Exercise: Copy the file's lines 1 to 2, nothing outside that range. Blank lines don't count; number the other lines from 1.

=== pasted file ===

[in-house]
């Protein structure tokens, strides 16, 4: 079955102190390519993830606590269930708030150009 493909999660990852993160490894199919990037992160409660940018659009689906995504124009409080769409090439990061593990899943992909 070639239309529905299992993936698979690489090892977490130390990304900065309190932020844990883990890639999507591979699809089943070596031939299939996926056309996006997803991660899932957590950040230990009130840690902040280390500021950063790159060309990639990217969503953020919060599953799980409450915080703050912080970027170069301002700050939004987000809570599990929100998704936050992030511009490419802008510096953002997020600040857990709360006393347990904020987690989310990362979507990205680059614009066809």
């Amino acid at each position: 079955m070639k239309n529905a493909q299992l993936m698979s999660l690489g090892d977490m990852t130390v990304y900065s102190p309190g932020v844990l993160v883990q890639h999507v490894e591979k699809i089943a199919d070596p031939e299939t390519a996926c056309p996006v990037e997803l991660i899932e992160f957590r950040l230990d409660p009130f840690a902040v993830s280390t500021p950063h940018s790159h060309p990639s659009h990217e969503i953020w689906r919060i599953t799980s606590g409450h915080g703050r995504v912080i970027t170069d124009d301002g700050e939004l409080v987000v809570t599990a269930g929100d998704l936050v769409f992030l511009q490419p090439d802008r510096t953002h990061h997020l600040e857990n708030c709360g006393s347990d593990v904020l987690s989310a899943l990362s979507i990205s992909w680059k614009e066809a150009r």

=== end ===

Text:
[in-house]
């Protein structure tokens, strides 16, 4: 079955102190390519993830606590269930708030150009 493909999660990852993160490894199919990037992160409660940018659009689906995504124009409080769409090439990061593990899943992909 070639239309529905299992993936698979690489090892977490130390990304900065309190932020844990883990890639999507591979699809089943070596031939299939996926056309996006997803991660899932957590950040230990009130840690902040280390500021950063790159060309990639990217969503953020919060599953799980409450915080703050912080970027170069301002700050939004987000809570599990929100998704936050992030511009490419802008510096953002997020600040857990709360006393347990904020987690989310990362979507990205680059614009066809």